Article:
into loading a malicious RSS feed that contains malicious cross-site
scripting code.

Solutions / Workarounds:

Remote configuration vulnerability
- Users should carefully inspect the source of any web-based
configuration files they use to configure their ICQ Toolbar.

Malicious RSS feed vulnerability
- Users are recommended to use the ICQ Toolbar 1.2 which is packaged
with ICQ 5.1; ICQ Toolbar 1.2 does not have RSS feed capability."


Luciana Tabo, Lucas Lavarello, Sebastian Cufre, Ezequiel Gutesman and
Javier Garcia Di Palma from Core Security Technologies discovered and
tested these vulnerabilities during Core Security?s Bugweek 2006.

*Technical Description - Exploit/Concept Code:*

[Web configuration Interface]

The ICQ Toolbar provides a web-based configuration interface that is
implemented through a plain simple HTML page. Whenever a user clicks on
?Toolbar Options,? Internet Explorer is directed to a local webpage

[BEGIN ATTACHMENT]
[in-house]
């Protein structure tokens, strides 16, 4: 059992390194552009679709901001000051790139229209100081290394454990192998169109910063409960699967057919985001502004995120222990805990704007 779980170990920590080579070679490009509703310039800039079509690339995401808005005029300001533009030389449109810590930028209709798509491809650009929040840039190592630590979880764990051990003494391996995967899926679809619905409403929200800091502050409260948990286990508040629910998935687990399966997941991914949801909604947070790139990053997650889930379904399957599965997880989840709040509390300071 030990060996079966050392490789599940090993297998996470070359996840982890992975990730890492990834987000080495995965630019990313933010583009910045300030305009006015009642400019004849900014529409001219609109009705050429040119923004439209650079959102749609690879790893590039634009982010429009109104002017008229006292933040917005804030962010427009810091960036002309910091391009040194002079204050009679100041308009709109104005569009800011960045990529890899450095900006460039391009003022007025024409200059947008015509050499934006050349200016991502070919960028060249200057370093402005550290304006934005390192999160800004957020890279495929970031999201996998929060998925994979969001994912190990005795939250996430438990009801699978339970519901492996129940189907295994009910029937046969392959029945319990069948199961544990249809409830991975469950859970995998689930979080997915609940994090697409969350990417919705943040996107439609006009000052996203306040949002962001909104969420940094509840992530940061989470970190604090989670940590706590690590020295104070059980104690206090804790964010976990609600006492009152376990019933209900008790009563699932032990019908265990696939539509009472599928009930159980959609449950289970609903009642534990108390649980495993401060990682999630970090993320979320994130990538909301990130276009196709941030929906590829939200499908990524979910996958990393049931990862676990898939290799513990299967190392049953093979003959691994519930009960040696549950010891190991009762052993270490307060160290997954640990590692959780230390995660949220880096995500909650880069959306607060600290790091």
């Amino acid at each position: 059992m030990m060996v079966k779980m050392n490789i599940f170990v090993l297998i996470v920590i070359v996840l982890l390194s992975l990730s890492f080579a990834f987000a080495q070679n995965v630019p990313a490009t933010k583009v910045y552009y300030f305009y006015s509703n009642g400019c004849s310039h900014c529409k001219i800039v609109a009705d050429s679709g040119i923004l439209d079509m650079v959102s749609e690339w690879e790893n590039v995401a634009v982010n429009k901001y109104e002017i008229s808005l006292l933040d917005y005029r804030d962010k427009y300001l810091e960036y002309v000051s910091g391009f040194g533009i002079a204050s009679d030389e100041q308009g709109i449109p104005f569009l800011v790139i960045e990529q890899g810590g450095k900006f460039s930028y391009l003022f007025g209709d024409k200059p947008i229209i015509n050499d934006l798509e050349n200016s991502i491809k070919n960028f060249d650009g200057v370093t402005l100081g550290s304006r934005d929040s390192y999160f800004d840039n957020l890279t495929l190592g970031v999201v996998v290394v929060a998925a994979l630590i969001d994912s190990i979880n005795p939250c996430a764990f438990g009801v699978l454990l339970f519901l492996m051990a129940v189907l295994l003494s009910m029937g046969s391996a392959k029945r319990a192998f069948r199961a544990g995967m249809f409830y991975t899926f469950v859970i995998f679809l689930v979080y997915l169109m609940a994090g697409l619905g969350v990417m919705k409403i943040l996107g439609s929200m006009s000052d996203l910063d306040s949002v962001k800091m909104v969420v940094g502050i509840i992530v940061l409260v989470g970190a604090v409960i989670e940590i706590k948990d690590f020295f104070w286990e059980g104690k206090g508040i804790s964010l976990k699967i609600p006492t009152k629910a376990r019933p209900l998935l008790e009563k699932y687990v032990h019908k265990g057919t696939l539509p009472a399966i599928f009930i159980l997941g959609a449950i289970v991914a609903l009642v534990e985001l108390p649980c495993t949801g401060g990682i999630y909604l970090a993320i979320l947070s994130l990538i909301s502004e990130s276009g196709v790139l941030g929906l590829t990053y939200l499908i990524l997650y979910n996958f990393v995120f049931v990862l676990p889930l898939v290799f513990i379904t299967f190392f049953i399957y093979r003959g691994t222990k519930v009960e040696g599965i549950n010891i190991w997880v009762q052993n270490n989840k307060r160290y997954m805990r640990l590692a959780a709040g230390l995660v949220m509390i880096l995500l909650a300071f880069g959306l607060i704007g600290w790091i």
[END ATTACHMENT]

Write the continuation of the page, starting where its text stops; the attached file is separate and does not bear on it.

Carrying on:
called ?options2.html? that resides in the directory where the toolbar
was installed.

Most Internet Explorer toolbars in use are now providing web-based
configuration interfaces that either take you to an online website or,
as in this case, to a local page. In all of these cases, basic security
mechanisms must be implemented to prevent attackers from crafting
malicious web pages that could either change or read toolbar
configuration settings.

As mentioned before, the ICQ toolbar configuration web page provides a
list of standard checklist controls that either enable or disable